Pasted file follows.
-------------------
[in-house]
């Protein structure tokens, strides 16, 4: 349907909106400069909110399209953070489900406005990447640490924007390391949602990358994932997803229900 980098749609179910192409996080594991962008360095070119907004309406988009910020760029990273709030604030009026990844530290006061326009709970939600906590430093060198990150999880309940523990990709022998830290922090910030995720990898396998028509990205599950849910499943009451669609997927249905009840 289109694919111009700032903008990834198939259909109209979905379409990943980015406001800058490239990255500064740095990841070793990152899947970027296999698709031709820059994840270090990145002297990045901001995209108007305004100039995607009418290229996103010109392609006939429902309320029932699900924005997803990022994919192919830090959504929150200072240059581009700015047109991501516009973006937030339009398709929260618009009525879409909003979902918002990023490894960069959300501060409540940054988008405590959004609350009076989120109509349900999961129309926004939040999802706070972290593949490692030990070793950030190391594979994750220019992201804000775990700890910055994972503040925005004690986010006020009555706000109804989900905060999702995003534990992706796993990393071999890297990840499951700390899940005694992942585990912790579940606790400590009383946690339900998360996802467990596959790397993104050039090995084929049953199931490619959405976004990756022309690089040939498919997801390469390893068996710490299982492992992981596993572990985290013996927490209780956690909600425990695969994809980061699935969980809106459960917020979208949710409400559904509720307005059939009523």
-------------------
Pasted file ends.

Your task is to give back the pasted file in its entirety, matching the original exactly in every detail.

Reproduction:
[in-house]
């Protein structure tokens, strides 16, 4: 349907909106400069909110399209953070489900406005990447640490924007390391949602990358994932997803229900 980098749609179910192409996080594991962008360095070119907004309406988009910020760029990273709030604030009026990844530290006061326009709970939600906590430093060198990150999880309940523990990709022998830290922090910030995720990898396998028509990205599950849910499943009451669609997927249905009840 289109694919111009700032903008990834198939259909109209979905379409990943980015406001800058490239990255500064740095990841070793990152899947970027296999698709031709820059994840270090990145002297990045901001995209108007305004100039995607009418290229996103010109392609006939429902309320029932699900924005997803990022994919192919830090959504929150200072240059581009700015047109991501516009973006937030339009398709929260618009009525879409909003979902918002990023490894960069959300501060409540940054988008405590959004609350009076989120109509349900999961129309926004939040999802706070972290593949490692030990070793950030190391594979994750220019992201804000775990700890910055994972503040925005004690986010006020009555706000109804989900905060999702995003534990992706796993990393071999890297990840499951700390899940005694992942585990912790579940606790400590009383946690339900998360996802467990596959790397993104050039090995084929049953199931490619959405976004990756022309690089040939498919997801390469390893068996710490299982492992992981596993572990985290013996927490209780956690909600425990695969994809980061699935969980809106459960917020979208949710409400559904509720307005059939009523």